by Sally Morch, MEd, Teacher, Greytown Primary School, Greytown, Wairarapa, New Zealand and Carmen Aldridge, Teacher, Christchurch East School, Christchurch, New Zealand
Once upon a time, a long time ago, in a land far, far away, the ground shook in a way not heard of before. Oh no! Not so long ago and not so far away, in fact the ground shook in a way that had often been heard of before.
In February 2011 the earthquake that shook Christchurch, New Zealand, was of a magnitude significantly less than that which had shaken the previous September but it caused considerably more damage. In fact the 6.5 earthquake that hit Christchurch at 1:00 p.m. on 22nd February resulted in 185 lives lost and many more people displaced from homes and businesses damaged or destroyed.
Children in schools were well taken care. Many of their schools were damaged. When they returned to school some children needed to use other sites for their classes.
Greytown Class Creates Boxes of Hope
During January 2012, when planning for the new year at school, teacher Sally Morch decided that the children in the class needed to look outside themselves and their immediate area. What better way to do this than to plan for an interaction between a class at a Christchurch school and her class in Greytown, New Zealand far away from the destruction?
While searching the Internet a "boxes of hope" unit of study was found that had been used by a teacher in the USA for her class to get to know their classmates.
This was adapted for use between the Greytown School class and a class in Christchurch. Initially a Christchurch New Zealand Reading Association (NZRA) delegate was contacted and she put Morch in touch with Christchurch East School. The principal kindly forwarded the email to a teacher of a similar year level.
Christchurch East School Room 4 teacher Carmen Aldridge e-mailed to sort things out between the classes so that by the end of the second week of Term 1 the Christchurch class had filled out a survey about their likes and dislikes.
Initially it was intended for the teacher to match up the children. Instead the class sat in a circle and talked about each survey and then they were asked to hand them around until someone felt that this person liked things they did or if they felt they liked the sound of a person. It was hard to believe but when the last survey was handed out, it went to someone of similar interests. In the end everybody had a survey.
That’s when the fun began! Each child in the class chose five special things about their buddy from the survey and made a Comic Life poster with the person’s name and illustrations of these items on it.
The students then wrote a bio-poem about themselves. They used a template so they all looked the same but with their own ideas. They wrote a letter to their Christchurch buddy to go in the box.
And then the fun began again! The children each chose a shoebox and spent several days decorating it with scrapbooking paper and cut out pictures until they were delight to behold. The boxes had been collected from the local Minx shoe store. Fortunately they were good solid boxes because they would be loved to death at both ends of the process, no doubt.
Parents and families donated pens, rubbers, pads, notebooks, mini tennis balls, stickers, toothbrush and toothpaste, magazines, books and cars for the boys and pretty things for the girls. Soon the decorated shoeboxes were filled with goodies.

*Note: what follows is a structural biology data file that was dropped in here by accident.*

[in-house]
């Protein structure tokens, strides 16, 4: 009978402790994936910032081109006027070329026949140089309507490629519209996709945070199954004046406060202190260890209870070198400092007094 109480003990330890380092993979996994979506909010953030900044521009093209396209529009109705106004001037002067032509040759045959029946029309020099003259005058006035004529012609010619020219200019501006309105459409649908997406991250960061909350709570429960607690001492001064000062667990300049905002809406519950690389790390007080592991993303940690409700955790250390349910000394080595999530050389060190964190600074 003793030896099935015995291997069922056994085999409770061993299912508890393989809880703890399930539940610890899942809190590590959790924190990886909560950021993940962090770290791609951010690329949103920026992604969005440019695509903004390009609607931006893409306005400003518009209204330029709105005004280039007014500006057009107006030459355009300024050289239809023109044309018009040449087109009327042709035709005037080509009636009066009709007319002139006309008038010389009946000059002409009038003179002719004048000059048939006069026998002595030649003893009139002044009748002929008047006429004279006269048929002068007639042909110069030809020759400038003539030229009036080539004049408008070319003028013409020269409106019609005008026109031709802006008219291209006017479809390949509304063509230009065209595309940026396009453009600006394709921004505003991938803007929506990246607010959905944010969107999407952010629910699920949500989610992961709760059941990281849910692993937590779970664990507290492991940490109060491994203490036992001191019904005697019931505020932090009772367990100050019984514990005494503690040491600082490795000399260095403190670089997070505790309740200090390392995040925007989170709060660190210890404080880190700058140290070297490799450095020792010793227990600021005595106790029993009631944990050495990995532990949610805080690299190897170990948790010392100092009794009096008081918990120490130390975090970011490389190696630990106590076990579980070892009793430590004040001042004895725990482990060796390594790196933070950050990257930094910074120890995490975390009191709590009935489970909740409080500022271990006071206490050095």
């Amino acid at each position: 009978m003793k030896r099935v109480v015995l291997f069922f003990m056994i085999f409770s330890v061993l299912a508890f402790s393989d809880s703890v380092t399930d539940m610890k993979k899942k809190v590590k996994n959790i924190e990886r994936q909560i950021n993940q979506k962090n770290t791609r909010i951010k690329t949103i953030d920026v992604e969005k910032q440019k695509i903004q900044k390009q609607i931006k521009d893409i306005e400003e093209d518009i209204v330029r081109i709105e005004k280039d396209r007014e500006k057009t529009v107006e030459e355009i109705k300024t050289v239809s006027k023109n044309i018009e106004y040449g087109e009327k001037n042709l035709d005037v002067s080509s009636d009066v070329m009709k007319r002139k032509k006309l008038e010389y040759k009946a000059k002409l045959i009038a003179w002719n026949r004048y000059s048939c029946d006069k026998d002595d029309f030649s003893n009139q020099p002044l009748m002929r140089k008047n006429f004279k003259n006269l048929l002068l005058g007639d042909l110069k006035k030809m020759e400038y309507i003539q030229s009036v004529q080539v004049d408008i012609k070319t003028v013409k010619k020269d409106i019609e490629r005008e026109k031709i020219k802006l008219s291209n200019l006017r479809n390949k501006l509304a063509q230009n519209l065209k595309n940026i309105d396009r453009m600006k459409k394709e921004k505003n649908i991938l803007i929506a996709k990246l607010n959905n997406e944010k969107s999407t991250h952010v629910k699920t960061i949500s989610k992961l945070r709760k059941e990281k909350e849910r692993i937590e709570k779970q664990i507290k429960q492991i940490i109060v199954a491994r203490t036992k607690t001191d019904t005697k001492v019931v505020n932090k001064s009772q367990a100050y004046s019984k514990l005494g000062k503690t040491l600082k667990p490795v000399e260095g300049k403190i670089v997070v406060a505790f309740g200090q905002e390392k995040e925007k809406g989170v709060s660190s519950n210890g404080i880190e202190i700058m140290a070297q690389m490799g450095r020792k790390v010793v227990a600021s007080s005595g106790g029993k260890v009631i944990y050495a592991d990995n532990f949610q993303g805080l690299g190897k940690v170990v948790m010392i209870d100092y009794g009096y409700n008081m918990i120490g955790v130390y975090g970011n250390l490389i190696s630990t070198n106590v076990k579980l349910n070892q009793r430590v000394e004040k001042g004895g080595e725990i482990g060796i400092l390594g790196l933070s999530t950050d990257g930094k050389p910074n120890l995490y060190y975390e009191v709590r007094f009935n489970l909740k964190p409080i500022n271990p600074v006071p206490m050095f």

Packaging them up was exciting. Using two very large cartons the shoeboxes were carefully stacked inside. With much manoeuvring getting them all in was accomplished, including a larger shoebox with extra goodies for the teacher.
Next step was to contact the courier. The cost for this was covered by a generous donation by one family business. Away the parcels went.
The Boxes Arrive
The teachers organised the two classes to Skype for the opening of the boxes of hope. On the last day of Term 1, big boxes arrived in Room 4 from Room 7 at Greytown School. The children in Room 4 were so excited. They were surprised at the amazing things in the boxes of hope and the generosity of the children in Room 7, their whānau, and the Greytown School community. The children now had lots of new things to do over the holidays.
Christchurch Responds with Thank You Boxes
At the beginning of Term 2, Room 4 students brainstormed what they could do for the children in Room 7, as they felt it was important to acknowledge their hard work and effort. This also fitted in with the Christchurch East School's schoolwide focus of "Giving Back to the Community." This theme came about after the year of earthquakes and it being timely to reminisce and think about all the schools, people, and businesses that had supported them during the past year. At the time they were learning about 3D shapes in geometry, so they decided to make boxes and call them "thank you Boxes."
They chose coloured card, decorated the outside, and cut, folded, and glued the boxes together. They chose candles to represent hope and thanks. They engraved the candles and filled the etched words with paint. Most of these just said "Thank You." They wrote a letter to our buddy to thank them, made bookmarks, and put donated items and individually chosen items in the boxes. The final task was closing the lids with stickers. The thank you boxes were packaged up and couriered off to Greytown School.
After the holidays at the beginning of Term 3, Aldridge heard from Mrs. Morch that they had received the parcel. The classes Skyped again and this time got to watch the Room 7 buddies open their boxes and chat to them. Both classes sang songs and talked to each other.
And so… to the end of the story. No, no not the end of the story at all as this is now going to be a continuing association between the two classes. Writing stories for each other and sharing via Skype. What an amazing, authentic context for writing.